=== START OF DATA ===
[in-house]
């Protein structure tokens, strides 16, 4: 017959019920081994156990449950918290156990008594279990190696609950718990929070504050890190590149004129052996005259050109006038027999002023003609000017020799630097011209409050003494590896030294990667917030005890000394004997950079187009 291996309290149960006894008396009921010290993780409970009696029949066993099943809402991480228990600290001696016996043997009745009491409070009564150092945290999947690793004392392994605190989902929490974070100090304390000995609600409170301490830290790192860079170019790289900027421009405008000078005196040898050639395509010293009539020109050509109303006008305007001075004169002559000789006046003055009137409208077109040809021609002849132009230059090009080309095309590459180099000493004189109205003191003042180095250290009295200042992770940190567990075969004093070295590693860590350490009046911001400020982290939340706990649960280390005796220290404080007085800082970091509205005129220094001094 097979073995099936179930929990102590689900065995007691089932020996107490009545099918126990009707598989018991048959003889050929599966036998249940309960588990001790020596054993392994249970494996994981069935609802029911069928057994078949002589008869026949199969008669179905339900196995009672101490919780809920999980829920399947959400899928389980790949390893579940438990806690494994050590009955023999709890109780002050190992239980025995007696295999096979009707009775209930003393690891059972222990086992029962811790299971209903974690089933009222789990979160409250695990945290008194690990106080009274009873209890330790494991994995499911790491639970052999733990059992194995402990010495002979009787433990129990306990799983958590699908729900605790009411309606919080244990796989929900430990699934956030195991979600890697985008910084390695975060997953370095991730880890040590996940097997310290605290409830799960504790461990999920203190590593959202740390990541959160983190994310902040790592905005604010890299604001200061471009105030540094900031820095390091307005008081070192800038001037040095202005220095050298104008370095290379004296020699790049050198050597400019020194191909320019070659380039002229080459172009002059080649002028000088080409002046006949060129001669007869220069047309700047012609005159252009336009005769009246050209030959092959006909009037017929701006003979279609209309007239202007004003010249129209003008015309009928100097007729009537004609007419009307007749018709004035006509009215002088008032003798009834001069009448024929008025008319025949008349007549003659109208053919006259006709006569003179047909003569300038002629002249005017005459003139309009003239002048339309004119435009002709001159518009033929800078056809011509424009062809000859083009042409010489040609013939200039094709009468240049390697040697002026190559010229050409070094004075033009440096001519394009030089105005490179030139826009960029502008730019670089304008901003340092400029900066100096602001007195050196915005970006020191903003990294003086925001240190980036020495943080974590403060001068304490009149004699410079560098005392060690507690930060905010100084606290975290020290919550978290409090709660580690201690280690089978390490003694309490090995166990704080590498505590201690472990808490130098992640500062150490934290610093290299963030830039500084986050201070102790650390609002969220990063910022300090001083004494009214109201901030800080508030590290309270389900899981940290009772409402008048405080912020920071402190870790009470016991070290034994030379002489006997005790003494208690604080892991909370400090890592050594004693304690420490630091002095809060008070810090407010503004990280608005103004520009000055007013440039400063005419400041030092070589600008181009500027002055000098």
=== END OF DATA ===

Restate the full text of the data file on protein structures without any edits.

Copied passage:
[in-house]
């Protein structure tokens, strides 16, 4: 017959019920081994156990449950918290156990008594279990190696609950718990929070504050890190590149004129052996005259050109006038027999002023003609000017020799630097011209409050003494590896030294990667917030005890000394004997950079187009 291996309290149960006894008396009921010290993780409970009696029949066993099943809402991480228990600290001696016996043997009745009491409070009564150092945290999947690793004392392994605190989902929490974070100090304390000995609600409170301490830290790192860079170019790289900027421009405008000078005196040898050639395509010293009539020109050509109303006008305007001075004169002559000789006046003055009137409208077109040809021609002849132009230059090009080309095309590459180099000493004189109205003191003042180095250290009295200042992770940190567990075969004093070295590693860590350490009046911001400020982290939340706990649960280390005796220290404080007085800082970091509205005129220094001094 097979073995099936179930929990102590689900065995007691089932020996107490009545099918126990009707598989018991048959003889050929599966036998249940309960588990001790020596054993392994249970494996994981069935609802029911069928057994078949002589008869026949199969008669179905339900196995009672101490919780809920999980829920399947959400899928389980790949390893579940438990806690494994050590009955023999709890109780002050190992239980025995007696295999096979009707009775209930003393690891059972222990086992029962811790299971209903974690089933009222789990979160409250695990945290008194690990106080009274009873209890330790494991994995499911790491639970052999733990059992194995402990010495002979009787433990129990306990799983958590699908729900605790009411309606919080244990796989929900430990699934956030195991979600890697985008910084390695975060997953370095991730880890040590996940097997310290605290409830799960504790461990999920203190590593959202740390990541959160983190994310902040790592905005604010890299604001200061471009105030540094900031820095390091307005008081070192800038001037040095202005220095050298104008370095290379004296020699790049050198050597400019020194191909320019070659380039002229080459172009002059080649002028000088080409002046006949060129001669007869220069047309700047012609005159252009336009005769009246050209030959092959006909009037017929701006003979279609209309007239202007004003010249129209003008015309009928100097007729009537004609007419009307007749018709004035006509009215002088008032003798009834001069009448024929008025008319025949008349007549003659109208053919006259006709006569003179047909003569300038002629002249005017005459003139309009003239002048339309004119435009002709001159518009033929800078056809011509424009062809000859083009042409010489040609013939200039094709009468240049390697040697002026190559010229050409070094004075033009440096001519394009030089105005490179030139826009960029502008730019670089304008901003340092400029900066100096602001007195050196915005970006020191903003990294003086925001240190980036020495943080974590403060001068304490009149004699410079560098005392060690507690930060905010100084606290975290020290919550978290409090709660580690201690280690089978390490003694309490090995166990704080590498505590201690472990808490130098992640500062150490934290610093290299963030830039500084986050201070102790650390609002969220990063910022300090001083004494009214109201901030800080508030590290309270389900899981940290009772409402008048405080912020920071402190870790009470016991070290034994030379002489006997005790003494208690604080892991909370400090890592050594004693304690420490630091002095809060008070810090407010503004990280608005103004520009000055007013440039400063005419400041030092070589600008181009500027002055000098």